The news: Researchers have just made a breakthrough discovery in HIV prevention, and it all has to do with the vagina.
The vagina contains a symbiotic population of good bacteria that feed on the vaginal skin and in exchange keep out bad bacteria and other contagions. Now, researchers believe that this physical and chemical barrier may be instrumental in keeping out STDs — including HIV.
A team at the University of Texas Medical Branch at Galveston tested the theory by growing vaginal skin cells in a lab. The researchers then collected bacteria from women during gynecological exams. One group of skin cells was colonized with the healthy bacteria, while the other was not, and both groups were then given the same doses of HIV and antiviral drugs.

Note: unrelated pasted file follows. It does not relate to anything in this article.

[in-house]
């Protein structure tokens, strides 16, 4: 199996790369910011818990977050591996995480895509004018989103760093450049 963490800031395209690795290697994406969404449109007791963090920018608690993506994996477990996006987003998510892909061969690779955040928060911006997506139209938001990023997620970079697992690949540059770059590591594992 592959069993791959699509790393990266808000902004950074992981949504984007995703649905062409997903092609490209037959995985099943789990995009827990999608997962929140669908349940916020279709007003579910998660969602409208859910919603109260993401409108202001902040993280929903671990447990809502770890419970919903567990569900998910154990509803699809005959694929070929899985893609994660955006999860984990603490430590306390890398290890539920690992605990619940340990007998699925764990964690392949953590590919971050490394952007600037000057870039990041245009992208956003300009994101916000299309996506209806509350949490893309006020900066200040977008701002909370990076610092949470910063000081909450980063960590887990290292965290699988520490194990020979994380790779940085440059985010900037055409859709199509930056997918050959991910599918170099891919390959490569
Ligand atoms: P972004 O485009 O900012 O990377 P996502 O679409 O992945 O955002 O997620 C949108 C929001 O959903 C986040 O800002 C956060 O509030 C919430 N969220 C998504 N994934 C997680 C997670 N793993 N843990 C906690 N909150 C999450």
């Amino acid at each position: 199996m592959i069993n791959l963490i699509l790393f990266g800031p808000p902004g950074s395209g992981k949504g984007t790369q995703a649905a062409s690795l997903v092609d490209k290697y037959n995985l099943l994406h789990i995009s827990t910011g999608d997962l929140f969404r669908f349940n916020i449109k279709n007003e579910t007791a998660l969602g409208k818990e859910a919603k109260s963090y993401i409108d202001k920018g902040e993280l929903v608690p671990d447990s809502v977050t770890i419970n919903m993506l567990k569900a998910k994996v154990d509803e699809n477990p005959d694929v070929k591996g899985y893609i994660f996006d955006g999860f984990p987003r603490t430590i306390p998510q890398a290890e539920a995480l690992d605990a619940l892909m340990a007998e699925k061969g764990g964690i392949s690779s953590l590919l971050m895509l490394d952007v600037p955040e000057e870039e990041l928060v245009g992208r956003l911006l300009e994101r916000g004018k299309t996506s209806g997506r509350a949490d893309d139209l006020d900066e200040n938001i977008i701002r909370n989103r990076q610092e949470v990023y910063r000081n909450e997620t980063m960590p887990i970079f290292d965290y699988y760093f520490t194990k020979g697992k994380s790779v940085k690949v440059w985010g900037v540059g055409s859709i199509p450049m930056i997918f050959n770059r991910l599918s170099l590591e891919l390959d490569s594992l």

What the researchers discovered was that the healthy bacterial population was very effective at keeping out HIV: "Vaginal surfaces occupied by healthy bacteria and treated with the antiviral produced significantly less HIV than those vaginal surfaces without bacteria treated with the same antiviral," they found.
What does this mean? While the study sheds light on the female body's natural defense system, further research is needed to determine which specific strains of bacteria are most effective at keeping out STDs.
While this bacteria-method may not be a fool-proof prevention for HIV, it could be developed to significantly lower that risk. And the vaginal skin cell model can be used to test which concentrations of bacteria are the best at keeping out HIV and other contagions.
"This model is unique as it faithfully recreates the vaginal environment ex vivo, both in terms of the host cellular physiology and the associated complex vaginal microbiomes that could not previously be cultured," said Dr. Marc Baum, one of the study's co-author. "I believe it will be of immense value in the study of sexually transmitted infections."
More than one million Americas currently live with HIV infection, and every nine-and-a-half minutes, someone in the U.S. is infected with HIV. Breakthroughs like this could be crucial in combating this terribly vicious disease.